More than a year after the pandemic began, Europe is still being hit hard by the coronavirus.
Instead of enjoying a further easing of restrictions come Easter, many citizens will now have to endure tighter restrictions, as a third wave strikes the continent.
In Germany, Chancellor Angela Merkel and the country's 16 state governors ordered a total five-day shutdown over Easter, prompting confusion and heavy criticism.
So heavy, that Merkel surrendered the next day.
Offering a public Mea culpa, Merkel u-turned and dropped the shutdown, saying she alone was responsible.
“There is no doubt about it, the idea of the so-called Easter rest was a mistake. I deeply regret this and I would like to apologize for this one more time to the citizens as well as to you, my fellow colleagues," the German Chancellor explained.
Merkel's plea comes at a moment of growing frustration and controversy at a European level over vaccine distribution, something that was widely discussed at this week's virtual EU summit Thursday.
The heads of state and government backed a Commission proposal on tightening the criteria to authorise the export of EU-made doses in order to secure supplies for citizens inside the bloc.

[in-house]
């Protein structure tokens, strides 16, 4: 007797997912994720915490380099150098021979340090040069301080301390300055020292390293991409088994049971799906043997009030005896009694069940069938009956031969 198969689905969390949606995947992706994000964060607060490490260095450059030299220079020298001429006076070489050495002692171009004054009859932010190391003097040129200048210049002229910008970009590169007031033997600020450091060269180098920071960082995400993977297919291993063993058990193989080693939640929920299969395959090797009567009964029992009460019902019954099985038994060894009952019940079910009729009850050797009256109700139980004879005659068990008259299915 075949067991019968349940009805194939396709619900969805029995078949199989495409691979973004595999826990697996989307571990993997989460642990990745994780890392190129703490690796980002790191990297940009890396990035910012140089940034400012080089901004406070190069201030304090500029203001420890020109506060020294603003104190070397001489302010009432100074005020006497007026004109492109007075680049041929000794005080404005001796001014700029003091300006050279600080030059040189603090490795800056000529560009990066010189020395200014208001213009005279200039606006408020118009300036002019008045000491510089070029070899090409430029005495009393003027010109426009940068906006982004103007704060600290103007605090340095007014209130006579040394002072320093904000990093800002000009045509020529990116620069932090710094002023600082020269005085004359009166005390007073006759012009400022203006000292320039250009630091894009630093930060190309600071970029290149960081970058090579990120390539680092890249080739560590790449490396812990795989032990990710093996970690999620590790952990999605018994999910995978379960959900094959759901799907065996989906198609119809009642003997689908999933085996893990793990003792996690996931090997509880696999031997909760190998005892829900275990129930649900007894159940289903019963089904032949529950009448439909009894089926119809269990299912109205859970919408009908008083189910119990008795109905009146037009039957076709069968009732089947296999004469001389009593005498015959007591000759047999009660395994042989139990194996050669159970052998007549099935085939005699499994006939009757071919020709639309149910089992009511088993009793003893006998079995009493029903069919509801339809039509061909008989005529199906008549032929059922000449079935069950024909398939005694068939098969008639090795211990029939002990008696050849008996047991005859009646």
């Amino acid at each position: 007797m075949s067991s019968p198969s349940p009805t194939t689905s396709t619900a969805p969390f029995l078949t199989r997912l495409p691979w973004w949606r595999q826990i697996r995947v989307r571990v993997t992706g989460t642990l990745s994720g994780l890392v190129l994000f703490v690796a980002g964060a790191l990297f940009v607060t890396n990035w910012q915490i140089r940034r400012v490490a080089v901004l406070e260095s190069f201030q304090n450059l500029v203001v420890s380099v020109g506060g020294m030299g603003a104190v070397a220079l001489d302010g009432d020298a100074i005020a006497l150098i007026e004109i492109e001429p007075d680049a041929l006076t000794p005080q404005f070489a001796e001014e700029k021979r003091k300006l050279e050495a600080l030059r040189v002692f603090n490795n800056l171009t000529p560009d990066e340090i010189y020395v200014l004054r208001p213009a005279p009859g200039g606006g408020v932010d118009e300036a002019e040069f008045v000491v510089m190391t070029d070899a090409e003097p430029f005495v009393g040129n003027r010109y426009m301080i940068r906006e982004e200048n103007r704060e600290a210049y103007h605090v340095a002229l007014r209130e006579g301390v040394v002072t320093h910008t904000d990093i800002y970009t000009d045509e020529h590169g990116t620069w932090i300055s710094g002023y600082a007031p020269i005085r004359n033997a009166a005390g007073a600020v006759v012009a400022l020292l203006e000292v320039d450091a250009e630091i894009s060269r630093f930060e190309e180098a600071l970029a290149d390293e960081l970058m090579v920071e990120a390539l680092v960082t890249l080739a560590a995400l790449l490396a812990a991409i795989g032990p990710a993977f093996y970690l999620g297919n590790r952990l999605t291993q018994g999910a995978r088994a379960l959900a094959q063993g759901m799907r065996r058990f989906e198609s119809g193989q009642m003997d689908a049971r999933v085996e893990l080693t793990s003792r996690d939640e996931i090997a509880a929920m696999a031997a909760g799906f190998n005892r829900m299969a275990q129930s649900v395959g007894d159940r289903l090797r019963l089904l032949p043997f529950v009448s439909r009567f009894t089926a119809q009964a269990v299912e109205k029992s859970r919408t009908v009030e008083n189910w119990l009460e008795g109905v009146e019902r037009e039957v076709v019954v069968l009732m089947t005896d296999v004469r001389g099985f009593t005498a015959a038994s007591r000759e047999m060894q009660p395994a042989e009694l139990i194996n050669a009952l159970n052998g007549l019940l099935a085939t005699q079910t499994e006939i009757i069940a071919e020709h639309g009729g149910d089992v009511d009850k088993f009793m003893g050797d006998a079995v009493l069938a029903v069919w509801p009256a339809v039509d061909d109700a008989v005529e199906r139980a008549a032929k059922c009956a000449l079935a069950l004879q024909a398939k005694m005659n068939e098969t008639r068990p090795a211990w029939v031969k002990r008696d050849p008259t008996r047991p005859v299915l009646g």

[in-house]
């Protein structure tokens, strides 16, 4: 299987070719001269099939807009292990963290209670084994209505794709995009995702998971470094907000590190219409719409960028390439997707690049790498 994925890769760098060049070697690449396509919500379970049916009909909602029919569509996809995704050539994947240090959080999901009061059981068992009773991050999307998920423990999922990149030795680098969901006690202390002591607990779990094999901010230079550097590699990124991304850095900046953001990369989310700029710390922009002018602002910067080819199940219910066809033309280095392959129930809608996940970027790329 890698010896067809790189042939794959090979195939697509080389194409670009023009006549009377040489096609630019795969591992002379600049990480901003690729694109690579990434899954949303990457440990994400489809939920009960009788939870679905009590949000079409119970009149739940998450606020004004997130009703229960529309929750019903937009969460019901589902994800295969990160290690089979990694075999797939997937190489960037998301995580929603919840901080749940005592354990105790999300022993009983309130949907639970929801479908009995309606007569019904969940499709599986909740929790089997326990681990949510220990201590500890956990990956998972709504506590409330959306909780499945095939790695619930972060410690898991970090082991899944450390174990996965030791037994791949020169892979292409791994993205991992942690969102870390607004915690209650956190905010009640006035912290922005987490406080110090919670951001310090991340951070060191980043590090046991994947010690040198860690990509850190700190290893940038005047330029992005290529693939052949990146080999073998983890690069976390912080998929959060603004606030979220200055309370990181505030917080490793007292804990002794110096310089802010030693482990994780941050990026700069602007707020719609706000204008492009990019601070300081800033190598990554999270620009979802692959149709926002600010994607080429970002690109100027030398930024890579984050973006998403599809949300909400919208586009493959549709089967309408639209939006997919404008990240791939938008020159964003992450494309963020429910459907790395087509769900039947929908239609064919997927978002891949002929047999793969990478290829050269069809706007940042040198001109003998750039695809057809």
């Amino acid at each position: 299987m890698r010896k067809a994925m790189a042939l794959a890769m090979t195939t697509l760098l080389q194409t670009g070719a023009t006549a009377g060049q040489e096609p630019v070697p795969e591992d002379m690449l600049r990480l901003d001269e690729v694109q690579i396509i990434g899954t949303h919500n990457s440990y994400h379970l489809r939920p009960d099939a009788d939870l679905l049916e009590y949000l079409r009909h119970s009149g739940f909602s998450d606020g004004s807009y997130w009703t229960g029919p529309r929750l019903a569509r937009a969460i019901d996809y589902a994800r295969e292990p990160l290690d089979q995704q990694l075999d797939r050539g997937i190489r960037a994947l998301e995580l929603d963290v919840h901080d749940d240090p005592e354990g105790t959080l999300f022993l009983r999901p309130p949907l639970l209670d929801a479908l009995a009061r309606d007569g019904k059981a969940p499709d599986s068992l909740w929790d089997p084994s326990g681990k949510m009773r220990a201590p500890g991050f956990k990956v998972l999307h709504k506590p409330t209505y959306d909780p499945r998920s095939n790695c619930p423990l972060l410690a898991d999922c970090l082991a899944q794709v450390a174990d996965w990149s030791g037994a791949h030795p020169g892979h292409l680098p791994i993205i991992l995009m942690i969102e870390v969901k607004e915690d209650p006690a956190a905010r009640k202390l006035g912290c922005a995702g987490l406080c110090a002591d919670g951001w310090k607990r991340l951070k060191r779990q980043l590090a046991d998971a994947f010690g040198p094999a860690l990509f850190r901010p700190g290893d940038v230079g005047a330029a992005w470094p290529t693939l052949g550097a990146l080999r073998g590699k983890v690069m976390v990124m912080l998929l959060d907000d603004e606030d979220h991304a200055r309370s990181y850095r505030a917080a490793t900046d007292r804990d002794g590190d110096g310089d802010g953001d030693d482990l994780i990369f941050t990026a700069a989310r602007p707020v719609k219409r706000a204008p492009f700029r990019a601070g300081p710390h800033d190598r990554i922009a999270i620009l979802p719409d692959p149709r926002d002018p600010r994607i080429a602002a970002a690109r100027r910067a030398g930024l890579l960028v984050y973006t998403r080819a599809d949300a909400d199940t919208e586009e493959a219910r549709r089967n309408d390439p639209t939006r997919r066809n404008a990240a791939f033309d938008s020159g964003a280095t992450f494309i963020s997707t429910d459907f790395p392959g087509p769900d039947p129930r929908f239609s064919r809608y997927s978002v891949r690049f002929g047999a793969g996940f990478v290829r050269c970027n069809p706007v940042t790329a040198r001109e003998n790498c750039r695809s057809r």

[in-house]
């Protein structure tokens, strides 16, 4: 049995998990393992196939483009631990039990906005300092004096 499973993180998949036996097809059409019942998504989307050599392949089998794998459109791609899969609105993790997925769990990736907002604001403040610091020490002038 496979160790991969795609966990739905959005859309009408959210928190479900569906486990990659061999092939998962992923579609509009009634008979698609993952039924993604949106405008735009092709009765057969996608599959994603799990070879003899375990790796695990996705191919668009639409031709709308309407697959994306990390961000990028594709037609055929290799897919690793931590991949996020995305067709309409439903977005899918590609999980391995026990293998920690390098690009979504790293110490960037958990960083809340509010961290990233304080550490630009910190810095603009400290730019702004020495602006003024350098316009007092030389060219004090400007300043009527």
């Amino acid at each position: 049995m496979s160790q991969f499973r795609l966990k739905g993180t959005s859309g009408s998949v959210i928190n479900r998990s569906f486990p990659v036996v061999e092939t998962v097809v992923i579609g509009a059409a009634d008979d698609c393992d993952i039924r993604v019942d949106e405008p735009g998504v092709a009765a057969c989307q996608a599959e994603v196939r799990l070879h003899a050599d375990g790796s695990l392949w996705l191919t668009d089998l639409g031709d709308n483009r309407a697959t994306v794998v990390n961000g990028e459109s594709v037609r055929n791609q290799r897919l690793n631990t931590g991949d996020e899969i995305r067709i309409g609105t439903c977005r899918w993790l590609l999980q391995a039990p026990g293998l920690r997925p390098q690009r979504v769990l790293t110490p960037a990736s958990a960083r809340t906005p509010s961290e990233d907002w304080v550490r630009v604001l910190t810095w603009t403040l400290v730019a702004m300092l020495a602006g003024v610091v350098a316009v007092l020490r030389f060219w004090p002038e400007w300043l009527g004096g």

US President Joe Biden also made a special appearance at the leaders' videoconference - a significant show of transatlantic unity after four years of Europe-bashing by Donald Trump.
Biden's Secretary of State Anthony Blinken was in Brussels personally, much to the delight of his European hosts.
In an interview with Euronews, he summed it all up: “We wanted to come here, to be here with one very central task in mind and that was to simply reaffirm our commitment to NATO, our alliances, our partnership with the European Union.
"America is back in terms of its commitments to its alliances, to its partnerships. And we got a very, very good reception.”
But as the transatlantic partners renewed their vows, relations between the East and West took a serious dip earlier in the week.
The EU, US, UK, and Canada all coordinated sanctions against four Chinese officials and one entity believed to be involved in the alleged human rights violations of the Uyghur Muslin minority.
The international community alleges that serious abuses are taking place, including mass arbitrary detention, torture and forced political indoctrination in concentration camps located in the Xingjian autonomous region.
China has repeatedly denied all allegations, with its foreign ministry saying that the sanctions are "based on nothing but lies" and that they "severely undermine China-EU relations".
The move from Brussels represents the first punitive measure against Beijing since the arms embargo that the then-twelve member states imposed in 1989 on Communist China as a result of the violent crackdown in Tiananmen Square.